The inhabitants of Brienz are obliged to pack their bags. That is how clear the message has been that the residents of this small town in central Switzerland have received, who according to the country's authorities must leave their homes immediately if they wish to stay alive.
The reason? The imminent detachment of two million cubic meters of rock from the mountain that surrounds the town, which could fall into the valley in the coming days. Faced with the possible catastrophe, the 124 inhabitants of Brienz have received an evacuation order after activating the orange alert phase, news that has not caught anyone by surprise, since the town has been considered a geological risk for some time.
Brienz, a town located in the eastern canton of Graubünden -not to be confused with another town of the same name located in the canton of Bern-, was built on land that unfortunately is sinking into the valley, causing the spire itself to the church leans and worrying cracks appear in the buildings, as revealed by the BBC.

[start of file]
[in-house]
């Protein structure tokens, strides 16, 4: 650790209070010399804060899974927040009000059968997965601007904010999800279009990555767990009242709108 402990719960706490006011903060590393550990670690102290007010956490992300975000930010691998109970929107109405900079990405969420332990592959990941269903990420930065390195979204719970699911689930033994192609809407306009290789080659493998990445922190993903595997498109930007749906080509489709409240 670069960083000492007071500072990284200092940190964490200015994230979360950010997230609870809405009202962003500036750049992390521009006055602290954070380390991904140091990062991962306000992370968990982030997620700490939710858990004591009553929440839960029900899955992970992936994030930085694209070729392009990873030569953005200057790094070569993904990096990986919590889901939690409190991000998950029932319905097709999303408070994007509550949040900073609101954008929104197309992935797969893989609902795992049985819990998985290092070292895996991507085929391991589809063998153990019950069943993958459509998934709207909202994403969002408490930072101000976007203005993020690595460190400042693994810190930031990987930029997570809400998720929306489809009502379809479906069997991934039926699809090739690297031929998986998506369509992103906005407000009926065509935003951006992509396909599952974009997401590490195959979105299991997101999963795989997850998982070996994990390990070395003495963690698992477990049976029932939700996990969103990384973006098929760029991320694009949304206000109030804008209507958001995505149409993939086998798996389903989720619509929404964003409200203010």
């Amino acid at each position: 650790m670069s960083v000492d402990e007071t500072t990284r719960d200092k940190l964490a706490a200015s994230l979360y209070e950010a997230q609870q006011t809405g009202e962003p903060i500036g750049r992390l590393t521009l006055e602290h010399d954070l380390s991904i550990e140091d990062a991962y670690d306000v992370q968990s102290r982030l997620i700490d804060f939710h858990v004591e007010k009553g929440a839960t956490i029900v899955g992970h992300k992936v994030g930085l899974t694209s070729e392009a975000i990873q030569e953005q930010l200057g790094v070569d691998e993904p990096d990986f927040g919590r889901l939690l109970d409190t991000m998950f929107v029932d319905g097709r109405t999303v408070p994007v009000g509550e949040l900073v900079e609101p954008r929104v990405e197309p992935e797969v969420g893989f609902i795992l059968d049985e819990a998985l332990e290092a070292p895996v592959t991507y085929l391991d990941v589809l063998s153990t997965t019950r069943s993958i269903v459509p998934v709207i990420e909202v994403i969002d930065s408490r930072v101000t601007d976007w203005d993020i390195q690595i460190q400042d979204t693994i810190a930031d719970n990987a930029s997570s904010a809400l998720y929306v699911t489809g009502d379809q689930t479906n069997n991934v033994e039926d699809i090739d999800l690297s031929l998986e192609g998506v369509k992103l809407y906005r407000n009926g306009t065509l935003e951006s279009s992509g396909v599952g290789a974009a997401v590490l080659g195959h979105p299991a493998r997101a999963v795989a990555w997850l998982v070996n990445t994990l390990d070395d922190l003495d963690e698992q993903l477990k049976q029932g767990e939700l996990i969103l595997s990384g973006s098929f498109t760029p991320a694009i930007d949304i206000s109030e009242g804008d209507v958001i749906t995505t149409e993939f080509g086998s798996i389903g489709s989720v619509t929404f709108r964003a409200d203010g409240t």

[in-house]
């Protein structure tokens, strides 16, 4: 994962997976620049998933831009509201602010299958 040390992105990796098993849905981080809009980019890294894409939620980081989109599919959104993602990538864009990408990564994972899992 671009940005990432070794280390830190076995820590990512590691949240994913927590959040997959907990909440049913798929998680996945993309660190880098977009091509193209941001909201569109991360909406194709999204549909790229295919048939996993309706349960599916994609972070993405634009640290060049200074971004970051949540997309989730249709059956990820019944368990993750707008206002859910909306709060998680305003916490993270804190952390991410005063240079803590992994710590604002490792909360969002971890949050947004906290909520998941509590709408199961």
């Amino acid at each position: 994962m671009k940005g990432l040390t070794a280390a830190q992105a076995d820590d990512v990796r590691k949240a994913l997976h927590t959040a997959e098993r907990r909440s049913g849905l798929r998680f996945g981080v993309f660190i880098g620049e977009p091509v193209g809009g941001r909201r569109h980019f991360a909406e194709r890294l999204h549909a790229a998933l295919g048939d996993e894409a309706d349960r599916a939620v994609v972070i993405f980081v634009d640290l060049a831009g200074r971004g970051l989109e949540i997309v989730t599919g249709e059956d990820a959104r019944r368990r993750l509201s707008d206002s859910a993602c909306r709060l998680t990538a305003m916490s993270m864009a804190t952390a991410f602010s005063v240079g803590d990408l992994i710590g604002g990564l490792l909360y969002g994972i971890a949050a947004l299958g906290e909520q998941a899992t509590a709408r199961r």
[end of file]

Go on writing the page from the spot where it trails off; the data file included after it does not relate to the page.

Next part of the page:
Despite the fact that a team of professionals began working on the slide with a view to stabilizing it, the mountainside has continued to crumble over Brienz, something to which its neighbors, who used to find rocks in their gardens, are used to.
The movement of the rocks has already been noticed by geologists, who observed a certain acceleration in the process. According to the BCC, "part of the rock face, innocently nicknamed "the island", was sliding in 2023 at a speed of 32 meters (105 feet) each year." These events led the authorities to ban entry to anyone who does not live in Brienz, while its inhabitants will have until Friday to leave their homes.
The residents of Brienz will be able to stay in nearby towns, such as the Lenzerheide station, an area with plenty of space now that the ski season has come to an end. However, it is not a long-term sustainable solution; And what is the reason behind this unfortunate episode? Once again, global warming. Glaciers shrink and mountain permafrost thaws, resulting in unstable rock.